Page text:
Walmart (NYSE:WMT) has posted their earnings report for Q4 2020.

Revenue was $141.7B which was in-line with analysts’ estimates of $141.67B

EPS was $1.38 which missed analysts’ estimates of $1.44, the company blamed this miss on a disruption to their business in Chile and a one time expense related to a “legal matter”, which lowered the EPS by an additional $0.05 per share. Without these one-time charges, EPS would have came in at around $1.43 which would be roughly in-line with estimates.

Overall, the stock has performed slightly below the S&P500 for the past 52 weeks, increasing about 15% while the broad market S&P500 index has increased more than 21% in the same time period. But at the same time it is worth mentioning that Walmart’s dividend, although only yielding about 1.80% currently, has been growing for the past 46 years in a row.

Let’s Talk About The Elephant In The Room, A Company Whose Name is Reminiscent Of A Certain Rainforest

Any good story about Walmart written anytime in the past 10 years must start with a company called Amazon. Amazon (NASDAQ:AMZN) has almost single-handedly brought about what’s been dubbed the “retail-pocalypse” here in North America, right on the home turf of Walmart’s core business.

To say that Amazon has invaded every aspect of the definition of retail would be an understatement. For decades, Walmart was the undisputed King of Retail, and although Walmart is not facing any immediate existential crisis and is doing pretty okay in general, they’ve been reduced to just a king rather than the king.

For the same square footage, it is cheaper to run a distribution center than a store just because customer-facing storefronts tend to be more complex than a logistically streamlined warehouse. That’s why Amazon has been adding distribution centers all over the United States last year while Walmart’s annual square-footage growth has slowed to less than 1 percent. Perhaps Walmart’s CEO, Doug McMillon is banking on taking the fight back to Amazon on their home turf. The internet.


Source: Ycharts

It’s probably unfair to compare the valuation of Walmart against Amazon since Amazon is valued as a tech company and is involved in many other businesses other than retail. But comparing forward P/Es of Walmart to other grocery or merchandise retail chains, we see that Walmart is middle of the road in terms of its valuation.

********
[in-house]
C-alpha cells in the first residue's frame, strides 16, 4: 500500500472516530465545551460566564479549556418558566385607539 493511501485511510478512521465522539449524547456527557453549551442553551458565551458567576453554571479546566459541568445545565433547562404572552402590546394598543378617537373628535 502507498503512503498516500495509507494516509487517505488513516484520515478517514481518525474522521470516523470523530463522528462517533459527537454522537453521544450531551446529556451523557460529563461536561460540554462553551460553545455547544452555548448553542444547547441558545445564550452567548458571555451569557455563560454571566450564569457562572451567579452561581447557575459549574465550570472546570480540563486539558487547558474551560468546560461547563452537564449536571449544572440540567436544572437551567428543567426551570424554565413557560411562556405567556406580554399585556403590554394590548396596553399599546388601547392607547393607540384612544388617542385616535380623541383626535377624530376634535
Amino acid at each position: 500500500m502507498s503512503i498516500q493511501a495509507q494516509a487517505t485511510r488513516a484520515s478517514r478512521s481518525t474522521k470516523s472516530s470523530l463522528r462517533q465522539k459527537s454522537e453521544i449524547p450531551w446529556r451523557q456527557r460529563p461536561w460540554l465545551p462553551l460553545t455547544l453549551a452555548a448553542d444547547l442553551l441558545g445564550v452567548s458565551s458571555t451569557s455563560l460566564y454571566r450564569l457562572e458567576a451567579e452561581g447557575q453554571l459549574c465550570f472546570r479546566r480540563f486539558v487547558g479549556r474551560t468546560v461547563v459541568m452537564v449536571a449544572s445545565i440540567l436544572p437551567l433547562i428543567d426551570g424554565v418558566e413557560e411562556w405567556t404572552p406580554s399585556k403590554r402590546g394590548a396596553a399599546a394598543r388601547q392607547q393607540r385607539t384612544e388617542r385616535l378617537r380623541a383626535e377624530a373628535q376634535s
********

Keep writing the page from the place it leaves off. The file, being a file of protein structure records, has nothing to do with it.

What If Your Groceries Can Come To You?

It would be a mistake to believe that Walmart is ignoring the threat from eCommerce platforms. Walmart has been pushing heavily into the eCommerce space by expanding their online delivery and pickup services. To this end, Walmart has spared no expense and partnered with or acquired stakes in what seems like every grocery delivery business under the sun.

Some notable partnerships and acquisitions include companies Green Dot and Microsoft, along with buyouts of ShoeBuy, Moosejaw, Bonobos, ModCloth and Walmart’s 77% stake in Flipkart is also helping it boost its eCommerce presence.

It makes sense that Walmart is focusing so much on groceries, since groceries make up over 50% of Walmart’s revenues currently.

In terms of groceries, Walmart still has the edge over Amazon. Amazon has been trying to tap into the grocery space with their 2012 acquisition of Whole Foods. However, Whole Foods was designed from the ground up to be a niche player in organic and healthy choices which retails generally for much higher prices than what is offered at Walmart. So unless everybody secretly bought some Tesla call options back 6 months ago, it is safe to say that Whole Foods will never become appealing to the mass market.

Amazon’s attempts at rolling out grocery delivery for the mass market is being hampered by logistical concerns of keeping the food fresh and delivering it in a very short amount of time. Currently, Amazon’s grocery delivery service, Amazon Fresh is only available in a handful of cities including: Las Vegas, Atlanta, Baltimore, Boston, Chicago, Dallas, Denver, Los Angeles, Miami, New York, Philadelphia, San Diego, San Francisco, Seattle and Washington, D.C.

The Verdict?

In the long term, it remains to be seen whether Walmart can prevail against this war against Amazon. If there is one traditional retail giant that can take on Amazon in a meaningful way, it would have to be either Walmart or Costco. But right now Walmart seems to be on the defensive and is reactive rather than proactive.

This stock is a solid hold for now. It doesn’t seem ridiculously overvalued and the dividend is nice and secure albeit a bit small. However, given the market in recent times, a good argument can be made to invest one’s money in companies that have a brighter future. Investors should wait for a big growth catalyst before jumping into this stock.

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